THE North-East's wealthiest millionaires have already proved that age is no barrier to entrepreneurship. Duncan Bannatyne started his first serious venture in his 20s, while call centre tycoon Chey Garland was a similar age when she established a debt collection agency in Middlesbrough... and just look at them now.
Serial entrepreneur Bannatyne has gone on to make millions from a business empire spanning care homes and leisure operations, while Garland has transformed the international call centre firm into one of Tees Valley’s biggest employers with 3,000 staff.
They didn’t limit their horizons - and neither do the entrepreneurs steaming up behind them.
Yarm’s Sarah McConnell is a firm believer in the mantra If you’re good enough, you’re old enough.
The 19-year-old, who established beauty salon Re:nu in Yarm in November, claims the credit crunch is no barrier for bright young things.
"Too many people stick in the same job when they aren’t happy," she said. "If you believe in yourself, you can go far.
"Some people think I’m mad starting this business, especially with the credit crunch, but I’m determined to succeed."
Sarah’s not the only one to plough her own furrow. With full-time job prospects shrinking and universities under pressure to scale back on intakes this year, many of her peers are thinking seriously along the same lines.
Initiatives such as Redcar and Cleveland College’s award winning Ride the Wave programme, now in its fifth year, which saw a around 350 students pitch business ideas to a panel of local bosses in November, is seeing a spike in interest.
The students’ blue sky development ‘companies’ were not expected to come up with commercially viable projects, rather demonstrate the attributes of entrepreneurship - thinking out of the box, the ability to present ideas persuasively, and the humility and agility needed to overcome problems.
College Principal Gary Groom says: "What’s important for us is that students coming out of the college will be seen by employers as having something special about them. They are coming to them with an outlook that’s much more business orientated. For the students taking part in the Ride the Wave events, their confidence goes through the roof, and even if they don’t do it immediately, who knows if in five to 10 years’ time they may decide ‘I can start a business’."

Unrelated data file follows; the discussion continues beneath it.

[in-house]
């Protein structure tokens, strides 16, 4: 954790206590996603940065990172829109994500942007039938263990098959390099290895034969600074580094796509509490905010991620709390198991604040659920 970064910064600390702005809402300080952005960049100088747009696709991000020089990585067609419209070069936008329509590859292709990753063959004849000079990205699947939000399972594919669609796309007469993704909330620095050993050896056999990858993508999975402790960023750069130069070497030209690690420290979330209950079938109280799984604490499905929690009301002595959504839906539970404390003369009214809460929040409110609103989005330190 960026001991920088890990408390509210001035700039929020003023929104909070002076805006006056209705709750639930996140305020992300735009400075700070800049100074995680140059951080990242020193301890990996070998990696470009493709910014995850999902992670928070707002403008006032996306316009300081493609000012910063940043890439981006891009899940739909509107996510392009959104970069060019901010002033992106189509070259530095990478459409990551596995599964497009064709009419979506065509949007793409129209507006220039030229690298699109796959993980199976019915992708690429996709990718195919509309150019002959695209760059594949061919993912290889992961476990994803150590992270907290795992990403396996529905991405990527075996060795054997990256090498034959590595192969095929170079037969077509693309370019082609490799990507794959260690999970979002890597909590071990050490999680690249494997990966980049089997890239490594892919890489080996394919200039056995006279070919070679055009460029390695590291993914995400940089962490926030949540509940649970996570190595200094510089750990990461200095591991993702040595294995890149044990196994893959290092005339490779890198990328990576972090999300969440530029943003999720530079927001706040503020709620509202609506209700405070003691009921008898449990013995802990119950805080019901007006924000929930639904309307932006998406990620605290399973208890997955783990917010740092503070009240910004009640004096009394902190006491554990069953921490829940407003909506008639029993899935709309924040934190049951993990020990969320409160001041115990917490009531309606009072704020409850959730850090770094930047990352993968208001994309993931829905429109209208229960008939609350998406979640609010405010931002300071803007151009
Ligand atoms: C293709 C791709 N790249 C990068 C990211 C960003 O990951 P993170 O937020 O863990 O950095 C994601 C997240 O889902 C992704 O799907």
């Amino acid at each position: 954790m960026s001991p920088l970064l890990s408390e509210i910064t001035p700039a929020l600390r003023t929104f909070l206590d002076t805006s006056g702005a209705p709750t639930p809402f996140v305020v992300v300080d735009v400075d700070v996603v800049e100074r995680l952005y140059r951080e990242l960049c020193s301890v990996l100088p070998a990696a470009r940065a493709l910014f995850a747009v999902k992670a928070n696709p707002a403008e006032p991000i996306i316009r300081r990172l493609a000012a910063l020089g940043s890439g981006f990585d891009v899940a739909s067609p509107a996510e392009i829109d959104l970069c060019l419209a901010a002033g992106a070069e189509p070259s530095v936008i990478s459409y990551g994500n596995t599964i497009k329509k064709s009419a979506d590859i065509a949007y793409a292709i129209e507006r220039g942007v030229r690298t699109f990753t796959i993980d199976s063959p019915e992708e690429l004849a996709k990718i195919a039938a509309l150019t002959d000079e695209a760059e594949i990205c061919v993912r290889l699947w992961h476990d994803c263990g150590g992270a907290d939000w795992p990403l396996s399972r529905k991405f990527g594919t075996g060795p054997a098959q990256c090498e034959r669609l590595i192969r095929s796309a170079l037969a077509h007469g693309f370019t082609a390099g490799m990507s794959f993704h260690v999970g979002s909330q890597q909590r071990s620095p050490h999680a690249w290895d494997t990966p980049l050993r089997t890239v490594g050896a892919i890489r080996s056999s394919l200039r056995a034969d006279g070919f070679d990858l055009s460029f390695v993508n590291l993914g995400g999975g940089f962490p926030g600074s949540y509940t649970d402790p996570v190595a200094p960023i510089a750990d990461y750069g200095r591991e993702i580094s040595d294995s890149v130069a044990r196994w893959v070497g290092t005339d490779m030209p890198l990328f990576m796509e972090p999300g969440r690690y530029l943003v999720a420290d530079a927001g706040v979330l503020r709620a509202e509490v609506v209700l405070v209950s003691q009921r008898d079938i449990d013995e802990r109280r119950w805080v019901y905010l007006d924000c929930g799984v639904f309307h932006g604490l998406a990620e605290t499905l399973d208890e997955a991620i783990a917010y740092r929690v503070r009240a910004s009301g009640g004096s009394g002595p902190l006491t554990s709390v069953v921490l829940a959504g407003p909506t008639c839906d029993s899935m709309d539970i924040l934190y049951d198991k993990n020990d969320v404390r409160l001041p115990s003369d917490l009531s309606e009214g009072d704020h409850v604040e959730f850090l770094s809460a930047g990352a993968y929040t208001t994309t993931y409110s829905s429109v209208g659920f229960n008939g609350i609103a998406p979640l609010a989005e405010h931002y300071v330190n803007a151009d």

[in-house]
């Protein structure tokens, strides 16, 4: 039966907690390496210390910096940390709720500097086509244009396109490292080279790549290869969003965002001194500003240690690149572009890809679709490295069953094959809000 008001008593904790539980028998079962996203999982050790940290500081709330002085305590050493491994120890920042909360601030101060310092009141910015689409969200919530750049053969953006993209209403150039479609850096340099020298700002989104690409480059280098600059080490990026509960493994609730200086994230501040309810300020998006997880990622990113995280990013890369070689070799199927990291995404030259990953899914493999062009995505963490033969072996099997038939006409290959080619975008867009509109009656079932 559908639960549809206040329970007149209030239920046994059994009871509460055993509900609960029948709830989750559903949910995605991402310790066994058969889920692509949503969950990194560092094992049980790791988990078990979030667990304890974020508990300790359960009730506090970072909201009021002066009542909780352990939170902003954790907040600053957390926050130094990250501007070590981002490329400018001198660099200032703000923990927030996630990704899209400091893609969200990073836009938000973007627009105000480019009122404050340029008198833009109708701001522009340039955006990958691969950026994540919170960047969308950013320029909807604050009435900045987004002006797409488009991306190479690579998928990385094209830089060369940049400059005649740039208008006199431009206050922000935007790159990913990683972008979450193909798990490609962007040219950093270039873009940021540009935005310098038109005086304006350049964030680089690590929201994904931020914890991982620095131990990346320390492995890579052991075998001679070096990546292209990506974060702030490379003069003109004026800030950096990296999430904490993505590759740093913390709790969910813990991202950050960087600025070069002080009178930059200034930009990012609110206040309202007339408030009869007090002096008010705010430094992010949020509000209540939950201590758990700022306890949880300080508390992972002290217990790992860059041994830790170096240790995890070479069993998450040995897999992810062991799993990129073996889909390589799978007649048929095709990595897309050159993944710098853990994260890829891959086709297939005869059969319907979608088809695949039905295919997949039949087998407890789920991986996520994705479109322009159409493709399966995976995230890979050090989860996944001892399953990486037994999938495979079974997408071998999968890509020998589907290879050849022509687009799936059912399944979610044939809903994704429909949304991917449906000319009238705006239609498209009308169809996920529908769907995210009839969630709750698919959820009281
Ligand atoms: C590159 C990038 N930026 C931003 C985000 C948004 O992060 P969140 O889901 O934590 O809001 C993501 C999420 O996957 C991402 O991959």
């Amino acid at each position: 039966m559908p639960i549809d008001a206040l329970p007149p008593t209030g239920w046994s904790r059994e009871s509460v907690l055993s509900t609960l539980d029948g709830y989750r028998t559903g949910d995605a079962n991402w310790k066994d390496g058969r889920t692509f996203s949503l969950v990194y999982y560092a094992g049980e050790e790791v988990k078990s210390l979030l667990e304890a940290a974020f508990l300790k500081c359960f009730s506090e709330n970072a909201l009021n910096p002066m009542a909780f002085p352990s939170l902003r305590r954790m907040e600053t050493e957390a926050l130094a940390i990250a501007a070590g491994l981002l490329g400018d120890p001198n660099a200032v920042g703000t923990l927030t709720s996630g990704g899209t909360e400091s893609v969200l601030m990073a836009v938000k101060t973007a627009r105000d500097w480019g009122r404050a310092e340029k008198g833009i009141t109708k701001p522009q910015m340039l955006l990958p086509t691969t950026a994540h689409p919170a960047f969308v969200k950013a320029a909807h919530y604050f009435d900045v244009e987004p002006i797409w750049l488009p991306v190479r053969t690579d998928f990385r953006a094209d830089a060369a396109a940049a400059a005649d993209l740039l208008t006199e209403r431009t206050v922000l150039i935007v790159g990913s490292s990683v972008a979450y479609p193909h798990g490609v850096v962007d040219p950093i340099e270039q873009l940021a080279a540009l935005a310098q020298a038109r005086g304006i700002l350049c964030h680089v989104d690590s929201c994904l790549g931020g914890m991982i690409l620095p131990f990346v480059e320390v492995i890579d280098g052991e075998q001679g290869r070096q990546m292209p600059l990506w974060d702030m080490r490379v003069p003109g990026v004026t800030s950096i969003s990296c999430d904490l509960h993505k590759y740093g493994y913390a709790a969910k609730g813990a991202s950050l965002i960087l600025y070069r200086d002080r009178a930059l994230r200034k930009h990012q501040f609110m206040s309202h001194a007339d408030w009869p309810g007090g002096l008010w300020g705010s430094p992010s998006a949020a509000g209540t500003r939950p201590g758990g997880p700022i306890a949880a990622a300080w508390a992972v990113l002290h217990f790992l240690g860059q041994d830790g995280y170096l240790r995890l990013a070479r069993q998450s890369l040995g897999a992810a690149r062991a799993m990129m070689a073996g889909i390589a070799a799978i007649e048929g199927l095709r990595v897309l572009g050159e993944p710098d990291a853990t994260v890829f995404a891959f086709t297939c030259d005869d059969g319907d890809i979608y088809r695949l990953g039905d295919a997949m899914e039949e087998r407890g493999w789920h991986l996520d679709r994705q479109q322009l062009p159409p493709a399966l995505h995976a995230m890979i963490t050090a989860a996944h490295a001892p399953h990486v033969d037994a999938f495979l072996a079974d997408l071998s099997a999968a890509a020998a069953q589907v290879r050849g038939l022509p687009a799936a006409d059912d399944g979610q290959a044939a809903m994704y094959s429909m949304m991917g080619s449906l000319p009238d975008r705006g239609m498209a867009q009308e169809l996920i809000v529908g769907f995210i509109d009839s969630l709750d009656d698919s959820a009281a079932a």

Some already have. One group who took part in last year’s event was among three to benefit from £10,000 in funding to commercialise their ideas and is now in the final stages of launching a beach football game. Enterprise is no longer an academic exercise at Redcar and Cleveland," says Mr Groom.
Statistically, the North-east boasts a pathetic record in entrepreneurship compared to other areas of the UK, most likely instilled by generations of dependency on ‘cradle-to-grave’ industries like steel, coal and chemicals. But in the Tees Valley alone in 2007 the number of VAT-registered businesses rose by 6.2% on the previous year, compared with just a 2.9% increase nationally.
Stephen Green of the Entrepreneur’s Forum says there still needs to be a step-change in attitudes to put the North-east in the vanguard of the baby business boom as well as a concerted effort to release enterprise from the shackles of fear and failure.
"Failure is not a dirty word," says Stephen. "Entrepreneurs see it as a minor setback."
The Forum - one of many North-east organisations to receive public money to encourage bright young things - brings together like-minded business virgins and experienced mentors.
It has already launched the young entrepreneurs social networking site http://ifwecanyoucantalk and recently led the first Cloud 9 summit for baby Bannatynes.
This attracted a staggering 1,300 young hotshots to Rainton, in County Durham, to network and share ideas.
Green says the event was another step towards "bringing on the next generation of entrepreneurs".
"Our aim is to get more young people in the region to do something for themselves and in doing so, create indigenous wealth for the region," he says.
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